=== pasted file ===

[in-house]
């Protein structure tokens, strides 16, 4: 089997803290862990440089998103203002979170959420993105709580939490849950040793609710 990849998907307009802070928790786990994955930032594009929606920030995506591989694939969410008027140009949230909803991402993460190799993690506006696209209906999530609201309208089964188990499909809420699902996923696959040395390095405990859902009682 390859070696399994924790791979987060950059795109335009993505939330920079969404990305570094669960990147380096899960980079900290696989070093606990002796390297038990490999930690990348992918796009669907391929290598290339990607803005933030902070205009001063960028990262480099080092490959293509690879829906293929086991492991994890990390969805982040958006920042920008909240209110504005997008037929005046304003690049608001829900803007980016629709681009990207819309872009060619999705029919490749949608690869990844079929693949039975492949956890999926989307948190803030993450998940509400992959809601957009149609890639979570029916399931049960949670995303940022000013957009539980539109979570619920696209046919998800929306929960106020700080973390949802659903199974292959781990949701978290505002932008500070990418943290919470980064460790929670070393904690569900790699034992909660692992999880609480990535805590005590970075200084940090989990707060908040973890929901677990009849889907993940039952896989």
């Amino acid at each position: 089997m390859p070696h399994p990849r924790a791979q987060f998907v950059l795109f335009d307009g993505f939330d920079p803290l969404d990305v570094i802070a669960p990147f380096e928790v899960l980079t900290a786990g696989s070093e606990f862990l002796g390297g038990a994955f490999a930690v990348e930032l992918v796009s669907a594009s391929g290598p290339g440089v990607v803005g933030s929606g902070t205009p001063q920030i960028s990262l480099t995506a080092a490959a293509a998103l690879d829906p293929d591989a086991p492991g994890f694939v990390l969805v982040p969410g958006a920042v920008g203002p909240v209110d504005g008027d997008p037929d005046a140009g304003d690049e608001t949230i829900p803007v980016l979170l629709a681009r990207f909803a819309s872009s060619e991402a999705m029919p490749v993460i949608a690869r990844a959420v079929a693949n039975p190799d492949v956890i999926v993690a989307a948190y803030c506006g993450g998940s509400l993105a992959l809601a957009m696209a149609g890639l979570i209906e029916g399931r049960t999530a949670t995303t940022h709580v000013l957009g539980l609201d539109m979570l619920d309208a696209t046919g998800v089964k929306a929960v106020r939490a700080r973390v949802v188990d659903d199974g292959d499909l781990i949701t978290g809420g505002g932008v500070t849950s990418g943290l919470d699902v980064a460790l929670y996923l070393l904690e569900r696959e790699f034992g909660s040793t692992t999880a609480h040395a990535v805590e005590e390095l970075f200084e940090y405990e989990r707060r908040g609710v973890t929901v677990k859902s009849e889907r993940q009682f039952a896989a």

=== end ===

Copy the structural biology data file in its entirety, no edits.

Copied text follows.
[in-house]
């Protein structure tokens, strides 16, 4: 089997803290862990440089998103203002979170959420993105709580939490849950040793609710 990849998907307009802070928790786990994955930032594009929606920030995506591989694939969410008027140009949230909803991402993460190799993690506006696209209906999530609201309208089964188990499909809420699902996923696959040395390095405990859902009682 390859070696399994924790791979987060950059795109335009993505939330920079969404990305570094669960990147380096899960980079900290696989070093606990002796390297038990490999930690990348992918796009669907391929290598290339990607803005933030902070205009001063960028990262480099080092490959293509690879829906293929086991492991994890990390969805982040958006920042920008909240209110504005997008037929005046304003690049608001829900803007980016629709681009990207819309872009060619999705029919490749949608690869990844079929693949039975492949956890999926989307948190803030993450998940509400992959809601957009149609890639979570029916399931049960949670995303940022000013957009539980539109979570619920696209046919998800929306929960106020700080973390949802659903199974292959781990949701978290505002932008500070990418943290919470980064460790929670070393904690569900790699034992909660692992999880609480990535805590005590970075200084940090989990707060908040973890929901677990009849889907993940039952896989």
């Amino acid at each position: 089997m390859p070696h399994p990849r924790a791979q987060f998907v950059l795109f335009d307009g993505f939330d920079p803290l969404d990305v570094i802070a669960p990147f380096e928790v899960l980079t900290a786990g696989s070093e606990f862990l002796g390297g038990a994955f490999a930690v990348e930032l992918v796009s669907a594009s391929g290598p290339g440089v990607v803005g933030s929606g902070t205009p001063q920030i960028s990262l480099t995506a080092a490959a293509a998103l690879d829906p293929d591989a086991p492991g994890f694939v990390l969805v982040p969410g958006a920042v920008g203002p909240v209110d504005g008027d997008p037929d005046a140009g304003d690049e608001t949230i829900p803007v980016l979170l629709a681009r990207f909803a819309s872009s060619e991402a999705m029919p490749v993460i949608a690869r990844a959420v079929a693949n039975p190799d492949v956890i999926v993690a989307a948190y803030c506006g993450g998940s509400l993105a992959l809601a957009m696209a149609g890639l979570i209906e029916g399931r049960t999530a949670t995303t940022h709580v000013l957009g539980l609201d539109m979570l619920d309208a696209t046919g998800v089964k929306a929960v106020r939490a700080r973390v949802v188990d659903d199974g292959d499909l781990i949701t978290g809420g505002g932008v500070t849950s990418g943290l919470d699902v980064a460790l929670y996923l070393l904690e569900r696959e790699f034992g909660s040793t692992t999880a609480h040395a990535v805590e005590e390095l970075f200084e940090y405990e989990r707060r908040g609710v973890t929901v677990k859902s009849e889907r993940q009682f039952a896989a």